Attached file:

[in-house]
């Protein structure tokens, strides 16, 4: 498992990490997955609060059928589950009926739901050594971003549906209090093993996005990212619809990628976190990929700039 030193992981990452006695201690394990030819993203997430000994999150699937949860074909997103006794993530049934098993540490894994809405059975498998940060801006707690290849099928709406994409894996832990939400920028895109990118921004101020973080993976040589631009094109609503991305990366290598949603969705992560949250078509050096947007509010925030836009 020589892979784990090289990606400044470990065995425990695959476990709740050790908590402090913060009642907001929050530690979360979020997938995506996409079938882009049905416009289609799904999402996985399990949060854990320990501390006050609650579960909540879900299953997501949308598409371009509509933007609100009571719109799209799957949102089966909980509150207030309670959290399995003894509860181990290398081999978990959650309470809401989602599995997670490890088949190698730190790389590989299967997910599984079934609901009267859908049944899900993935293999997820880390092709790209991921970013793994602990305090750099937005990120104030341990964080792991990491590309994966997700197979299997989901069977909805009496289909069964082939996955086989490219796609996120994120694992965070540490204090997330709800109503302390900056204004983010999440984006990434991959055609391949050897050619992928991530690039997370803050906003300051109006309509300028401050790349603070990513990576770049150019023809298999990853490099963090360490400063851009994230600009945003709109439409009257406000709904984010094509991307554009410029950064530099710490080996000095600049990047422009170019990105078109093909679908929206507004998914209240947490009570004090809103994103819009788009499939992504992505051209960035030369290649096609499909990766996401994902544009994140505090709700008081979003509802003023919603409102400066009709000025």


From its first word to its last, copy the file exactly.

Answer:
[in-house]
């Protein structure tokens, strides 16, 4: 498992990490997955609060059928589950009926739901050594971003549906209090093993996005990212619809990628976190990929700039 030193992981990452006695201690394990030819993203997430000994999150699937949860074909997103006794993530049934098993540490894994809405059975498998940060801006707690290849099928709406994409894996832990939400920028895109990118921004101020973080993976040589631009094109609503991305990366290598949603969705992560949250078509050096947007509010925030836009 020589892979784990090289990606400044470990065995425990695959476990709740050790908590402090913060009642907001929050530690979360979020997938995506996409079938882009049905416009289609799904999402996985399990949060854990320990501390006050609650579960909540879900299953997501949308598409371009509509933007609100009571719109799209799957949102089966909980509150207030309670959290399995003894509860181990290398081999978990959650309470809401989602599995997670490890088949190698730190790389590989299967997910599984079934609901009267859908049944899900993935293999997820880390092709790209991921970013793994602990305090750099937005990120104030341990964080792991990491590309994966997700197979299997989901069977909805009496289909069964082939996955086989490219796609996120994120694992965070540490204090997330709800109503302390900056204004983010999440984006990434991959055609391949050897050619992928991530690039997370803050906003300051109006309509300028401050790349603070990513990576770049150019023809298999990853490099963090360490400063851009994230600009945003709109439409009257406000709904984010094509991307554009410029950064530099710490080996000095600049990047422009170019990105078109093909679908929206507004998914209240947490009570004090809103994103819009788009499939992504992505051209960035030369290649096609499909990766996401994902544009994140505090709700008081979003509802003023919603409102400066009709000025």